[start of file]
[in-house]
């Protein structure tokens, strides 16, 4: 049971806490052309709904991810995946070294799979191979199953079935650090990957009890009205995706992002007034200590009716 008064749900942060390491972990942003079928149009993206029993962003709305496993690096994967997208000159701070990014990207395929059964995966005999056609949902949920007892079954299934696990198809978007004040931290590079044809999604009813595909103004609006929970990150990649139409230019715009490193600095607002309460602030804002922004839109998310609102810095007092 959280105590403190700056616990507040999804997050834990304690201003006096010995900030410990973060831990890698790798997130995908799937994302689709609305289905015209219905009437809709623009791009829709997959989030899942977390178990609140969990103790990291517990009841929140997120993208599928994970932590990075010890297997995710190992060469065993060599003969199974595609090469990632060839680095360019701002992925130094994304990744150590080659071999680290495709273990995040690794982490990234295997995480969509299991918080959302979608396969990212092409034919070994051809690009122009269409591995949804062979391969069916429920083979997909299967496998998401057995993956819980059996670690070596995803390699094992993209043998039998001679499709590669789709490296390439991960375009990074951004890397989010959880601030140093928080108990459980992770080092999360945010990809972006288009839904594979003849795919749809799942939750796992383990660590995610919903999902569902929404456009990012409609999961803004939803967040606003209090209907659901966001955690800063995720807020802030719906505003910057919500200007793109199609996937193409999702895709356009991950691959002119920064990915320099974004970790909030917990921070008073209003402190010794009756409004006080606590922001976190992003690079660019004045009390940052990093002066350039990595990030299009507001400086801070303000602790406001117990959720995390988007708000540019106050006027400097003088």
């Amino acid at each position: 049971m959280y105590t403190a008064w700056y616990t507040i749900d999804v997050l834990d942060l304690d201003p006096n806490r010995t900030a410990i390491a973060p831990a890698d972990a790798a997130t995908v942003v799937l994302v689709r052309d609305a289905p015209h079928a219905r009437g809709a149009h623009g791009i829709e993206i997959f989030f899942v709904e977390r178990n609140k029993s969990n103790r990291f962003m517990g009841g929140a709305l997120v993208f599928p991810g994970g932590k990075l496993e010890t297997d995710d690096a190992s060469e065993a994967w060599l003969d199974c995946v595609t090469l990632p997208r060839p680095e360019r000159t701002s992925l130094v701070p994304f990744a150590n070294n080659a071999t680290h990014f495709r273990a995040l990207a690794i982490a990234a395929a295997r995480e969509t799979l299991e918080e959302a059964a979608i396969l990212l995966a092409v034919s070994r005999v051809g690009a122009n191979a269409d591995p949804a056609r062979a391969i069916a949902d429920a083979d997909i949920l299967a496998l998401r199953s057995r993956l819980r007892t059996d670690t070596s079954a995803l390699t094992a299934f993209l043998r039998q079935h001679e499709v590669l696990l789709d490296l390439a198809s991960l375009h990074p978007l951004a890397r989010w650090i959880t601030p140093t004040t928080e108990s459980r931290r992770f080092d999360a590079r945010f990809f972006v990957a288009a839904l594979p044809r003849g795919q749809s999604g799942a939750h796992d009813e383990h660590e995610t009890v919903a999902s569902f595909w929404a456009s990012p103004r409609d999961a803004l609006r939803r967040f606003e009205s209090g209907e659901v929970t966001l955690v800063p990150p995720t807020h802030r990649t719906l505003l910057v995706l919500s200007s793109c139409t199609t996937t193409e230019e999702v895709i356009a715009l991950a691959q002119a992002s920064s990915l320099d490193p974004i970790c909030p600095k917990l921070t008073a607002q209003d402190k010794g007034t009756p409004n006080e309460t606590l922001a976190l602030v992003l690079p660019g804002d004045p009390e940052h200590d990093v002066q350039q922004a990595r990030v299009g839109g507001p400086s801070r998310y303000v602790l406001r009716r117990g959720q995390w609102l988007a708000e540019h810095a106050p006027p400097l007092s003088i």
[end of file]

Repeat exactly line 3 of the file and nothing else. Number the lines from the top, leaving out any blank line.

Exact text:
């Amino acid at each position: 049971m959280y105590t403190a008064w700056y616990t507040i749900d999804v997050l834990d942060l304690d201003p006096n806490r010995t900030a410990i390491a973060p831990a890698d972990a790798a997130t995908v942003v799937l994302v689709r052309d609305a289905p015209h079928a219905r009437g809709a149009h623009g791009i829709e993206i997959f989030f899942v709904e977390r178990n609140k029993s969990n103790r990291f962003m517990g009841g929140a709305l997120v993208f599928p991810g994970g932590k990075l496993e010890t297997d995710d690096a190992s060469e065993a994967w060599l003969d199974c995946v595609t090469l990632p997208r060839p680095e360019r000159t701002s992925l130094v701070p994304f990744a150590n070294n080659a071999t680290h990014f495709r273990a995040l990207a690794i982490a990234a395929a295997r995480e969509t799979l299991e918080e959302a059964a979608i396969l990212l995966a092409v034919s070994r005999v051809g690009a122009n191979a269409d591995p949804a056609r062979a391969i069916a949902d429920a083979d997909i949920l299967a496998l998401r199953s057995r993956l819980r007892t059996d670690t070596s079954a995803l390699t094992a299934f993209l043998r039998q079935h001679e499709v590669l696990l789709d490296l390439a198809s991960l375009h990074p978007l951004a890397r989010w650090i959880t601030p140093t004040t928080e108990s459980r931290r992770f080092d999360a590079r945010f990809f972006v990957a288009a839904l594979p044809r003849g795919q749809s999604g799942a939750h796992d009813e383990h660590e995610t009890v919903a999902s569902f595909w929404a456009s990012p103004r409609d999961a803004l609006r939803r967040f606003e009205s209090g209907e659901v929970t966001l955690v800063p990150p995720t807020h802030r990649t719906l505003l910057v995706l919500s200007s793109c139409t199609t996937t193409e230019e999702v895709i356009a715009l991950a691959q002119a992002s920064s990915l320099d490193p974004i970790c909030p600095k917990l921070t008073a607002q209003d402190k010794g007034t009756p409004n006080e309460t606590l922001a976190l602030v992003l690079p660019g804002d004045p009390e940052h200590d990093v002066q350039q922004a990595r990030v299009g839109g507001p400086s801070r998310y303000v602790l406001r009716r117990g959720q995390w609102l988007a708000e540019h810095a106050p006027p400097l007092s003088i």